First stop was the lavandaria. After dropping off the laundry, Emelio took us to a “hand craft” marketplace. We spent what seemed like hours admiring all the beautiful handmade items. After we were done there, we were ready to go the mercado (the grocery store). Emelio, however, insisted on showing us some the Panamanian treasures. First stop, took us up the long and windy road to see the view. Although not initially very excited about this little trek, thank goodness we relied on Emelio’s advice. From the top of this hill we the most incredible 360 degree view of Panama. We could see the locks, the old part of Panama, and the new part with all the gigantic skyscrapers (somewhat similar to Miami).
Emelio gave us the history of Panama and the canal. Very interesting. From there it was off to lunch. He took us to the fish market where all the fisherman bring their daily catch. We had an amazing lunch of ceviche, shrimp and fish at the restaurant on the second floor of the fish market. It was truly delicious.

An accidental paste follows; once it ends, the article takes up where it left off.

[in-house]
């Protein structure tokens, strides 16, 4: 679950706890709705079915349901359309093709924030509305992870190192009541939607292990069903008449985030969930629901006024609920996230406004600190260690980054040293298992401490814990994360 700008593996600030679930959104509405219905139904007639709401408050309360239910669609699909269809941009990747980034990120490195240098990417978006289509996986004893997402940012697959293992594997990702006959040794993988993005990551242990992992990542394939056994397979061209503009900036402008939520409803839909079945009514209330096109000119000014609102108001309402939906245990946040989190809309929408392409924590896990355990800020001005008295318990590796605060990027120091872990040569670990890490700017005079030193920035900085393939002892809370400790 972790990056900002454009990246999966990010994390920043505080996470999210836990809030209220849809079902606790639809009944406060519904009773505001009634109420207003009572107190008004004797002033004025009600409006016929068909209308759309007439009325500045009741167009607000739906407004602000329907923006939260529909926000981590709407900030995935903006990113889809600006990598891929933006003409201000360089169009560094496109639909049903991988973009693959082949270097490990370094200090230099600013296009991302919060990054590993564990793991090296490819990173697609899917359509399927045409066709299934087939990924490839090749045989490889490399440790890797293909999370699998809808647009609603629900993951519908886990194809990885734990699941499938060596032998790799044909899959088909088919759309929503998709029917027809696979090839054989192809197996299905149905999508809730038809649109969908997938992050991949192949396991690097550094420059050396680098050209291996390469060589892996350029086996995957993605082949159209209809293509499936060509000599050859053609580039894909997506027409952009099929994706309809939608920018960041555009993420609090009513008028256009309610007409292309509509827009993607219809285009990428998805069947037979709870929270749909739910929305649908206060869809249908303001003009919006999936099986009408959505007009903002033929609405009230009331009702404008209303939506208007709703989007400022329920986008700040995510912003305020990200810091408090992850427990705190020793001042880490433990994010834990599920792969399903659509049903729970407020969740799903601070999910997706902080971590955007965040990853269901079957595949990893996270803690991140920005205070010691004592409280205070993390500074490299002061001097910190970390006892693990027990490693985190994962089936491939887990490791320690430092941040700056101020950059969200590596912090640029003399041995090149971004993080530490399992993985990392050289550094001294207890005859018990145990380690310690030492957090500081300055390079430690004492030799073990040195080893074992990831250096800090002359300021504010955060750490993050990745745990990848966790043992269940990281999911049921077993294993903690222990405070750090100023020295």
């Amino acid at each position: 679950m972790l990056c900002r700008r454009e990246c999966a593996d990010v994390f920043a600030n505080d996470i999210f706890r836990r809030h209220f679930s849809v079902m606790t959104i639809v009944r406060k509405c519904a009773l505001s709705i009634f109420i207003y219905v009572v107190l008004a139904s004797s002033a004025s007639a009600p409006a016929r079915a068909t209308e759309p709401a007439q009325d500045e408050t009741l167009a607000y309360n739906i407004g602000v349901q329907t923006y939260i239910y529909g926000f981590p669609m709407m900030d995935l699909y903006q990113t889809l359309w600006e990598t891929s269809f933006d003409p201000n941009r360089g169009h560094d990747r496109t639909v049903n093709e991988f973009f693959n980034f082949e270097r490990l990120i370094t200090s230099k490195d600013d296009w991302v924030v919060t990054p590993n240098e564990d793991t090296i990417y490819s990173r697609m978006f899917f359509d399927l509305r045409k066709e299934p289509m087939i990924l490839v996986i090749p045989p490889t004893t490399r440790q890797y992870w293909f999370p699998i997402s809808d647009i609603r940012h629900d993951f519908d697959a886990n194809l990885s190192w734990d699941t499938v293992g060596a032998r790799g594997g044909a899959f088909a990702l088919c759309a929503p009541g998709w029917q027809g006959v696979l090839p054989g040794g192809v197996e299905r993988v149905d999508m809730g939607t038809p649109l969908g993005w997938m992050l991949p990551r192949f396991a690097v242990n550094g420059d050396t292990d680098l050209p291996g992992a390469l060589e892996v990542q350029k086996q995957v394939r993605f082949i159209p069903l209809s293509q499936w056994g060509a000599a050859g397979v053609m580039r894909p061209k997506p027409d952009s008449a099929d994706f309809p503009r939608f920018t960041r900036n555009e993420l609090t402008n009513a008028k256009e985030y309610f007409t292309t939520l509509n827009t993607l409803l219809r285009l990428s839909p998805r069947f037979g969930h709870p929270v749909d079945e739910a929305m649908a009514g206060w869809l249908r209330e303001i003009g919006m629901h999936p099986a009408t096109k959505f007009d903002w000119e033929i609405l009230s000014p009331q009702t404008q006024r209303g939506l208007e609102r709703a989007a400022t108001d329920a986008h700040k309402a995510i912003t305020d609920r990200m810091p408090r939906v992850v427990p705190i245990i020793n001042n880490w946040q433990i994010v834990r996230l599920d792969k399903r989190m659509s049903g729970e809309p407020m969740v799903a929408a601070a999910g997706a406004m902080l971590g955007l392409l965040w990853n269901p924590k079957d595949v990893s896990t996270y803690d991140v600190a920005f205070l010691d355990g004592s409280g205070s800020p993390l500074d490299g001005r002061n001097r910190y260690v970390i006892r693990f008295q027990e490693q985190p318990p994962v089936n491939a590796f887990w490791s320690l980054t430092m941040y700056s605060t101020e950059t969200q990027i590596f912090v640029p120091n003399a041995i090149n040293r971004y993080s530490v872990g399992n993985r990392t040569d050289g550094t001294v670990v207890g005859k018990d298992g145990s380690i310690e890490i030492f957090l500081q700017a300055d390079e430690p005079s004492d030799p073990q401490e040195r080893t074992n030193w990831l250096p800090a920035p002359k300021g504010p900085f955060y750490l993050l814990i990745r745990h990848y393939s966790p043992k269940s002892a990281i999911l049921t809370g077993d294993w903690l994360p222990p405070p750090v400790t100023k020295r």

OK, now we really need to get to the market. Once again, Emelio insisted that he had more things to show us. He took us through the old part of town that was very reminiscent of New Orleans. The buildings all had balconies with ornate wrought iron. One block it looked like a barrio then immediately turned into beautiful homes, back to barrios then at the end of the road was the Capitol building. The streets were extremely narrow, barely enough room for one car. Heading towards the market (again) he stopped at another hand craft store. We spent a long time looking at all the handmade molas. Molas are 3 to 5 layer fabric panels embellished with reversed appliqué and embroidery. After making our selections we made our purchases. Emelio had found a parking place 3 or 4 blocks away so we walked with him through the town square. Street vendors lined the walks. Most of them were Kuna Indians. They were dressed in traditional handmade attire. Shirts made out of the molas with a sarong wrapped around for a skirt. At first we thought they had on long socks and gloves and then realized their legs and arms were wrapped with strands of beads. Now, finally off to the market.
The market looked like something from home. Very Americanized. Three shopping carts later, we were done and headed back to Quest.
Quest passed all the inspections and will be given our travelling orders tomorrow.
After all the groceries were stowed away, we enjoyed a nice glass of wine in the salon, then walked down the boulevard to a Columbian restaurant.